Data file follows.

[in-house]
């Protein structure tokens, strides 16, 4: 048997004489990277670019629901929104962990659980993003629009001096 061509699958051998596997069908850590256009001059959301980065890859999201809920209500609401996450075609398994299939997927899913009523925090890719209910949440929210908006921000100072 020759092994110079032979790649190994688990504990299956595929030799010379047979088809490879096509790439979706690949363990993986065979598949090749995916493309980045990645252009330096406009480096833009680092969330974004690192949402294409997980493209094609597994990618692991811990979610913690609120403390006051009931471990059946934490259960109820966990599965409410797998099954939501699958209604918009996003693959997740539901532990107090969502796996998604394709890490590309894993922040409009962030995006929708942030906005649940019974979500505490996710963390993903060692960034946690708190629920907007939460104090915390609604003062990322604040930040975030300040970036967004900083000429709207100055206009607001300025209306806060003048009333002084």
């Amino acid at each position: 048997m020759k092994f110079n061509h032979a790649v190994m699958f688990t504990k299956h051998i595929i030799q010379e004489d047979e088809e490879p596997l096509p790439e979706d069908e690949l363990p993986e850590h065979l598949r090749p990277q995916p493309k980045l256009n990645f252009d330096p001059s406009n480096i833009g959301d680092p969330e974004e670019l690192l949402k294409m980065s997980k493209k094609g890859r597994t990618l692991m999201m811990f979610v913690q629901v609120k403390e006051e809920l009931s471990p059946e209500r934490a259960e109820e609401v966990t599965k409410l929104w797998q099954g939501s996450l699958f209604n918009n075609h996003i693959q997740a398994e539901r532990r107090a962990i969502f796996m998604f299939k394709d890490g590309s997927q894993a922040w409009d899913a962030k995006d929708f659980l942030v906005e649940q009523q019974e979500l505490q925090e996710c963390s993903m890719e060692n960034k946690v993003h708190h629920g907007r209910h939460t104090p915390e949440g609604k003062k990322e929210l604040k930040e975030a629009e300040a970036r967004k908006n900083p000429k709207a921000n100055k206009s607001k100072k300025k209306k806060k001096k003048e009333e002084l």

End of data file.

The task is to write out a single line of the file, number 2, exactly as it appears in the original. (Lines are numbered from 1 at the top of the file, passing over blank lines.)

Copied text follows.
């Protein structure tokens, strides 16, 4: 048997004489990277670019629901929104962990659980993003629009001096 061509699958051998596997069908850590256009001059959301980065890859999201809920209500609401996450075609398994299939997927899913009523925090890719209910949440929210908006921000100072 020759092994110079032979790649190994688990504990299956595929030799010379047979088809490879096509790439979706690949363990993986065979598949090749995916493309980045990645252009330096406009480096833009680092969330974004690192949402294409997980493209094609597994990618692991811990979610913690609120403390006051009931471990059946934490259960109820966990599965409410797998099954939501699958209604918009996003693959997740539901532990107090969502796996998604394709890490590309894993922040409009962030995006929708942030906005649940019974979500505490996710963390993903060692960034946690708190629920907007939460104090915390609604003062990322604040930040975030300040970036967004900083000429709207100055206009607001300025209306806060003048009333002084």